The Exalted Position Jesus Left
although He existed in the form of God, (2:6a)
Jesus’ humiliating step downward was from the exalted position seen in the truth that He existed in the form of God. Both before, during, and after His incarnation, He was, by His very nature, fully and eternally God. Existed translates a present active participle of the compound verb huparchō, which is formed from hupo (“under”) and archē (“beginning”) and denotes the continuance of a previous state or existence. It stresses the essence of a person’s nature, that which is absolutely unalterable, inalienable, and unchangeable. William Barclay comments that the verb refers to “that part of a [person] which, in any circumstances, remains the same” (The Letters to the Philippians, Colossians, and Thessalonians. Rev. ed. [Louisville, Ky.: Westminster, 1975], 35).
Jesus Christ eternally and immutably existed, and will forever continue to exist, in the form of God. Morphē (form) refers to the outward manifestation of an inner reality. The idea is that, before the Incarnation, from all eternity past, Jesus preexisted in the divine form of God, equal with God the Father in every way. By His very nature and innate being, Jesus Christ is, always has been, and will forever be fully divine.
The Greek word schēma is also often translated “form,” but the meaning is quite different from that of morphē. As Barclay points out,
Morphē is the essential form which never alters; schēma is the outward form which changes from time to time and from circumstance to circumstance. For instance, the essential morphē of any human being is humanity and this never changes; but his schēma is continually changing. A baby, a child, a boy, a youth, a man of middle age, an old man always have the morphē of humanity, but the outward schēma changes all the time. (Philippians, 35–36)
To the Colossians, Paul expressed the truth of Christ’s deity in these words: “He [Jesus Christ] is the image of the invisible God, the firstborn of all creation” (Col. 1:15). Speaking of Christ, John opened his gospel with the declaration: “In the beginning was the Word, and the Word was with God, and the Word was God. He was in the beginning with God.… And the Word became flesh, and dwelt among us, and we saw His glory, glory as of the only begotten from the Father, full of grace and truth” (John 1:1–2, 14). Jesus said of Himself, “Truly, truly, I say to you, before Abraham was born, I am” (John 8:58), and later prayed, “Now, Father, glorify Me together with Yourself, with the glory which I had with You before the world was.… Father, I desire that they also, whom You have given Me, be with Me where I am, so that they may see My glory which You have given Me, for You loved Me before the foundation of the world” (17:5, 24). The writer of Hebrews reminds us that God “in these last days has spoken to us in His Son, whom He appointed heir of all things, through whom also He made the world. And He is the radiance of His glory and the exact representation of His nature, and upholds all things by the word of His power” (Heb. 1:2–3).
In light of the profound reality of Jesus’ full and uncompromised deity, His incarnation was the most profound possible humiliation. For Him to change in any way or to any degree, even temporarily by the divine decree of His Father, required descent. By definition, to forsake perfection requires taking on some form of imperfection. Yet without forsaking or in any way diminishing His perfect deity or His absolute holiness, in a way that is far beyond human comprehension, the Creator took on the form of the created. The Infinite became finite, the Sinless took sin upon Himself. The very heart of the gospel of redemption is that the Father “made Him who knew no sin to be sin on our behalf, so that we might become the righteousness of God in Him” (2 Cor. 5:21). Although that infinitely marvelous and cardinal gospel truth is impossible to understand, it is necessary to believe.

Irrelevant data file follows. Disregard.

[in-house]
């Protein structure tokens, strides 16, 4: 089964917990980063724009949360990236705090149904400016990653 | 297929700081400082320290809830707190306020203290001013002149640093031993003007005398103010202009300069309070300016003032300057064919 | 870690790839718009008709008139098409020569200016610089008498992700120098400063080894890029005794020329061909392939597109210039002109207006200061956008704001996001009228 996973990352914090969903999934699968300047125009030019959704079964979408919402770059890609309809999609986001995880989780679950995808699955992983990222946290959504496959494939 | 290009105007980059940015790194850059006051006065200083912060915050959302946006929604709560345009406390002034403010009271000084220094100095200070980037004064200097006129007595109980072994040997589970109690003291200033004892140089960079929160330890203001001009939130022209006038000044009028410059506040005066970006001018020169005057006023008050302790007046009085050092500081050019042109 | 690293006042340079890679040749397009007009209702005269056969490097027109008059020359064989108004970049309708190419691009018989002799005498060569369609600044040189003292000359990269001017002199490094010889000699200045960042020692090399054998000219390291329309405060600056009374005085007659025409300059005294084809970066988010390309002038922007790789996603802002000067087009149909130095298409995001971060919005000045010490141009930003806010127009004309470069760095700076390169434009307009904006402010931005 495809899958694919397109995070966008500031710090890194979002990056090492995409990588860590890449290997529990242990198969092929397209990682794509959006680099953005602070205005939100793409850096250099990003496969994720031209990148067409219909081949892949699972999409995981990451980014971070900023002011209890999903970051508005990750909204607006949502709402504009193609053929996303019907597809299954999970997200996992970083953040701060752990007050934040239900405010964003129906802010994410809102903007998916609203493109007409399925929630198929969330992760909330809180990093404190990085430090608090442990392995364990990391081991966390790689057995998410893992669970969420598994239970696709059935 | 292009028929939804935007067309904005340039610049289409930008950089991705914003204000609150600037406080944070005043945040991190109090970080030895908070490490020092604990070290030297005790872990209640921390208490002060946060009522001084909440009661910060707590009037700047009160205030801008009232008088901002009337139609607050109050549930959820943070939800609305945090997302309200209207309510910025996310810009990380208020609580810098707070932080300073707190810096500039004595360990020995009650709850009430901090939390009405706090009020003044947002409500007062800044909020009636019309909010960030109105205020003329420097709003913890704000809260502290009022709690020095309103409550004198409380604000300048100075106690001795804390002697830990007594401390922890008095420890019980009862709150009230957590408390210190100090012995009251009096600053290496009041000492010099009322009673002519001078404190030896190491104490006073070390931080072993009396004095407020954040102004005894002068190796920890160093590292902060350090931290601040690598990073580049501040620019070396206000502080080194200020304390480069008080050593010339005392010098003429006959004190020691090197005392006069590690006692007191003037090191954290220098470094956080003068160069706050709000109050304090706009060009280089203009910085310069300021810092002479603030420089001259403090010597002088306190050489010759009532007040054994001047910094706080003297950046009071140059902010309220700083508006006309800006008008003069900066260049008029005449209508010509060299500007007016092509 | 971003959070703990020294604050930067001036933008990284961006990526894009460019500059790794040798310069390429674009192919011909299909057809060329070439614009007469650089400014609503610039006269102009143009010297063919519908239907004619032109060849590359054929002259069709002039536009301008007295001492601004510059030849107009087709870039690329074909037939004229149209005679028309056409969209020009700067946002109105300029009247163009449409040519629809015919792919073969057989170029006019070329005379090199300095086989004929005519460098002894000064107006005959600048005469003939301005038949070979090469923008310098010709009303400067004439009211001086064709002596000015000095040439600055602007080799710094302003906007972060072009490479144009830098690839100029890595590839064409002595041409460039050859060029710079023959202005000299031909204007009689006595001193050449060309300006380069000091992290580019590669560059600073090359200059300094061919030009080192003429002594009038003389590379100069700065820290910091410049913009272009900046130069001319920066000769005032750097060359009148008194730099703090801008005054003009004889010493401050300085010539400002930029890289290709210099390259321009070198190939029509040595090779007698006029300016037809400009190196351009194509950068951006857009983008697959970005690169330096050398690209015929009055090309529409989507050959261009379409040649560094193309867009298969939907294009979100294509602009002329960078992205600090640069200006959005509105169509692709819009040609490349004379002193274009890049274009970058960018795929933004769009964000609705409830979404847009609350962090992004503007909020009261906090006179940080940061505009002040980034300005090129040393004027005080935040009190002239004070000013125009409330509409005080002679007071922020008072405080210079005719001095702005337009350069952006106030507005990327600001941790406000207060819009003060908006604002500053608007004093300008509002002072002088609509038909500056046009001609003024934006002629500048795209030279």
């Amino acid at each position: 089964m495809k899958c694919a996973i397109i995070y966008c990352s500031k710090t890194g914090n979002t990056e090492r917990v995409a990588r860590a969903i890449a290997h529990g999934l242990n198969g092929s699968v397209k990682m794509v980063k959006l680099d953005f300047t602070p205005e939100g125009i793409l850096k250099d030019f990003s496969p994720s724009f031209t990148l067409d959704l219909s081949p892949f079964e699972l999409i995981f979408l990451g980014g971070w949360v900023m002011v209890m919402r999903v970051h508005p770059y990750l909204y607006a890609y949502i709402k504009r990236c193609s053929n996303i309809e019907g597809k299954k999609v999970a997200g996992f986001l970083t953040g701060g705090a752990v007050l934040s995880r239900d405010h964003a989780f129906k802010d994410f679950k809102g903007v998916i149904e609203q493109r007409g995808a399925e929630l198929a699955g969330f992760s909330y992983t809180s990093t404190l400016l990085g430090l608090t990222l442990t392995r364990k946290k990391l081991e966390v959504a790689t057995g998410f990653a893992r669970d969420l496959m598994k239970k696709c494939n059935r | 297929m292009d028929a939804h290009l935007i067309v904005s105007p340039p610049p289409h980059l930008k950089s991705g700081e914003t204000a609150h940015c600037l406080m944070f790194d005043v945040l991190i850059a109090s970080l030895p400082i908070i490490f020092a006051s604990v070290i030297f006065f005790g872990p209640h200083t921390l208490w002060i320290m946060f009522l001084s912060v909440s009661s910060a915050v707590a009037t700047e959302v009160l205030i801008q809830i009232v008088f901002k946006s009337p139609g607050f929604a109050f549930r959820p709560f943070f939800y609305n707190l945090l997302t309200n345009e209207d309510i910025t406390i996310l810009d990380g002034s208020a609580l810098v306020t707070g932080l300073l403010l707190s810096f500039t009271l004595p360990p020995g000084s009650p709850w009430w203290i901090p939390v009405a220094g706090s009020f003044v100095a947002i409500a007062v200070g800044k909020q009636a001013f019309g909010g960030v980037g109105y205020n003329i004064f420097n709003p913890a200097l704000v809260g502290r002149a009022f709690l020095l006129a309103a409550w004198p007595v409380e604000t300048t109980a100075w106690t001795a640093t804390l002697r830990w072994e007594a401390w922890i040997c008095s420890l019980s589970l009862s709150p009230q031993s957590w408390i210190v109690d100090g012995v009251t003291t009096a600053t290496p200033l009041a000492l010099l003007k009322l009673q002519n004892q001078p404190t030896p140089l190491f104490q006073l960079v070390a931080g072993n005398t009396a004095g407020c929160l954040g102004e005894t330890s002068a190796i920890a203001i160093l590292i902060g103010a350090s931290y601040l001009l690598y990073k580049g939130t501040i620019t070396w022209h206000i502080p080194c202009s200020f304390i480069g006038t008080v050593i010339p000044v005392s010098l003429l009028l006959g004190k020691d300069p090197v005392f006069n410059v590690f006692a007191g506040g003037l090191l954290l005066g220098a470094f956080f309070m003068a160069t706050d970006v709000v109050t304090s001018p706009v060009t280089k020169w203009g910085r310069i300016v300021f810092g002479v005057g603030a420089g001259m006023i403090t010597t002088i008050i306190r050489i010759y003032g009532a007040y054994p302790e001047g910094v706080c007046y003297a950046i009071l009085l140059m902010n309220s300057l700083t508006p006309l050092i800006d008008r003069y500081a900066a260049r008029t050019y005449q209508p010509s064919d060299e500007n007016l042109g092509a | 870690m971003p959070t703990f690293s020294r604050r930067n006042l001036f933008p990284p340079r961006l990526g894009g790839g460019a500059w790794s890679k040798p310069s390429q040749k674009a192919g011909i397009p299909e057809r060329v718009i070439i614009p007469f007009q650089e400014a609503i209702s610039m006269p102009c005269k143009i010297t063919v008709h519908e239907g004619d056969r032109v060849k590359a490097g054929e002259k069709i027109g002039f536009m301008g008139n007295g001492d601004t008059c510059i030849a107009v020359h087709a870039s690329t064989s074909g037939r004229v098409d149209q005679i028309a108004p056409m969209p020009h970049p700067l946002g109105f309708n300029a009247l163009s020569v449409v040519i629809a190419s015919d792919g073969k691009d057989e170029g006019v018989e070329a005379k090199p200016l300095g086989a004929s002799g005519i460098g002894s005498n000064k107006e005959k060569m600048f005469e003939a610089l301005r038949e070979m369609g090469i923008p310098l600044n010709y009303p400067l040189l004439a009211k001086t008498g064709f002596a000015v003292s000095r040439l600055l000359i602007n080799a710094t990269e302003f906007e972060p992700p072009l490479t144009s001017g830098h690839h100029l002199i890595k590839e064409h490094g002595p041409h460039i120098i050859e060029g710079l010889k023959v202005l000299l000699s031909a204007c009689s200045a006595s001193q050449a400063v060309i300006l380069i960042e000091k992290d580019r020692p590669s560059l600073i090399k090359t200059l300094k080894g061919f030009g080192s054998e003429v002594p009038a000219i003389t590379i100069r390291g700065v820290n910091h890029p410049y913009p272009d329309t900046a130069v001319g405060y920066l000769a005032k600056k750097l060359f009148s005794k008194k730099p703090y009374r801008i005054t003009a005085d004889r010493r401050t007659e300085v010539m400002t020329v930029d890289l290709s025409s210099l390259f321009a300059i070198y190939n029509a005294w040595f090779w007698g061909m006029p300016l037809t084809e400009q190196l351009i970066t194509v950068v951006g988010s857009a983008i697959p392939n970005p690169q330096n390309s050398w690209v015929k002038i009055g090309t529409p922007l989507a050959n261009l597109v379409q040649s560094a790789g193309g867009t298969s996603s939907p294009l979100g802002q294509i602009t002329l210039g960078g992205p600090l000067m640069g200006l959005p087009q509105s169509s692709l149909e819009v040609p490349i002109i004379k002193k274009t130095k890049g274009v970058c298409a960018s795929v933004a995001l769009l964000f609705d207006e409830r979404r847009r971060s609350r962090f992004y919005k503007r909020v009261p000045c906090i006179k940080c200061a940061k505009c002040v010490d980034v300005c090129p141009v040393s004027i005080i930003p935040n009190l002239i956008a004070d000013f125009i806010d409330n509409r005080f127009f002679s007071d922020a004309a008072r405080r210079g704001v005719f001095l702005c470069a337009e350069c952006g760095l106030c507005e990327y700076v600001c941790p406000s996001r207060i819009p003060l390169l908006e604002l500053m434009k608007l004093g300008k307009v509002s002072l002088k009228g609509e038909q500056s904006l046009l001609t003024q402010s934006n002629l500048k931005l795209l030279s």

The example for those who have saving faith in Christ is clear. Because of their relationship to Christ, they have special standing and privilege before God. Through Christ, they are God’s children. “As many as received Him, to them He gave the right to become children of God, even to those who believe in His name” (John 1:12); and because they are His children, “when He appears, [they] will be like Him, because [they] will see Him just as He is” (1 John 3:2). Although they will always be His servants, He deigns to call them His friends: “I have called you friends, for all things that I have heard from My Father I have made known to you” (John 15:15). Believers are indwelt by Jesus Christ (Eph. 3:17) and by the Holy Spirit (John 14:17; Rom. 8:9, 11; 2 Tim. 1:14). While on earth, they are the living temples of God (1 Cor. 6:19) and “ambassadors for Christ” (2 Cor. 5:20). They have been divinely “blessed … with every spiritual blessing in the heavenly places in Christ,” chosen “in Him before the foundation of the world,” predestined “to adoption as sons through Jesus Christ to Himself” (Eph. 1:3–5). They are “predestined to become conformed to the image of His Son” (Rom. 8:29), “called according to His purpose, … justified,” and one day will be glorified (8:28, 30). They are “living stones, … being built up as a spiritual house for a holy priesthood, to offer up spiritual sacrifices acceptable to God through Jesus Christ … a chosen race, a royal priesthood, a holy nation, a people for God’s own possession” (1 Peter 2:5, 9; cf. Rev. 1:6; 5:10; 20:6).